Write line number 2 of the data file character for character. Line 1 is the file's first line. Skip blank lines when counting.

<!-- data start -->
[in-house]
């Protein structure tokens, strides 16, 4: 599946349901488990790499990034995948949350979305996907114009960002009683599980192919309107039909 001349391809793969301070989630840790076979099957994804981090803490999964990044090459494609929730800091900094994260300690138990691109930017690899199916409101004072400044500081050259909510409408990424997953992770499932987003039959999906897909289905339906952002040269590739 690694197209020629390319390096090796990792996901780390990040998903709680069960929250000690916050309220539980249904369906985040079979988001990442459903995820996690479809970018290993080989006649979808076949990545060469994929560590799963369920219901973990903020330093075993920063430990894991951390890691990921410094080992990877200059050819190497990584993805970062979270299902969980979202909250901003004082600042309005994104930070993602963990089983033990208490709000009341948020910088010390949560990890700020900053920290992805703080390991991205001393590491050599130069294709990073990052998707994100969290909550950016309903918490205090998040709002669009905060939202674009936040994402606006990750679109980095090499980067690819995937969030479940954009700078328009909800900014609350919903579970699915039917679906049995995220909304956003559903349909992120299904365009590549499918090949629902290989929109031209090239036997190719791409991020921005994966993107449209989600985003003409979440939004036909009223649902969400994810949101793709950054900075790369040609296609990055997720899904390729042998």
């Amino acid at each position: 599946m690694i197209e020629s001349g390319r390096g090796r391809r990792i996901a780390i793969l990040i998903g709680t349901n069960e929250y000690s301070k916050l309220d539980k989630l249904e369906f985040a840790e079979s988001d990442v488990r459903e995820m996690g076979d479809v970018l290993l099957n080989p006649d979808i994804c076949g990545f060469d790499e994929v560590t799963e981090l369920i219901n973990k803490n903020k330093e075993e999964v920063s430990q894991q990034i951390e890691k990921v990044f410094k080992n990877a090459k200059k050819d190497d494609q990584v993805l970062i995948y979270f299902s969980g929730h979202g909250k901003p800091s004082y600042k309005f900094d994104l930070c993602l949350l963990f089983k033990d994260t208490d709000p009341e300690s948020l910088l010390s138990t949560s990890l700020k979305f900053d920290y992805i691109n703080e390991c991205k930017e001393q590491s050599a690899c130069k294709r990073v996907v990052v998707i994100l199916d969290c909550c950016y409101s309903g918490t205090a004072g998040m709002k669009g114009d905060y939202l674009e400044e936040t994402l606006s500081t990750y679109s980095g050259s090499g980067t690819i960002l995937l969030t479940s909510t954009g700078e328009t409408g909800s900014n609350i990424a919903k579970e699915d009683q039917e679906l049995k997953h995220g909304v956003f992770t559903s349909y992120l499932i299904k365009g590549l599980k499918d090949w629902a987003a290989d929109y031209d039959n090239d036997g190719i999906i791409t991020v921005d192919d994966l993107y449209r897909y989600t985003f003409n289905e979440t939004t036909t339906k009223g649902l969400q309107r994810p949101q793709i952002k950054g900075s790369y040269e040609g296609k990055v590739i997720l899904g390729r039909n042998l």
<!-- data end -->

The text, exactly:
């Protein structure tokens, strides 16, 4: 599946349901488990790499990034995948949350979305996907114009960002009683599980192919309107039909 001349391809793969301070989630840790076979099957994804981090803490999964990044090459494609929730800091900094994260300690138990691109930017690899199916409101004072400044500081050259909510409408990424997953992770499932987003039959999906897909289905339906952002040269590739 690694197209020629390319390096090796990792996901780390990040998903709680069960929250000690916050309220539980249904369906985040079979988001990442459903995820996690479809970018290993080989006649979808076949990545060469994929560590799963369920219901973990903020330093075993920063430990894991951390890691990921410094080992990877200059050819190497990584993805970062979270299902969980979202909250901003004082600042309005994104930070993602963990089983033990208490709000009341948020910088010390949560990890700020900053920290992805703080390991991205001393590491050599130069294709990073990052998707994100969290909550950016309903918490205090998040709002669009905060939202674009936040994402606006990750679109980095090499980067690819995937969030479940954009700078328009909800900014609350919903579970699915039917679906049995995220909304956003559903349909992120299904365009590549499918090949629902290989929109031209090239036997190719791409991020921005994966993107449209989600985003003409979440939004036909009223649902969400994810949101793709950054900075790369040609296609990055997720899904390729042998």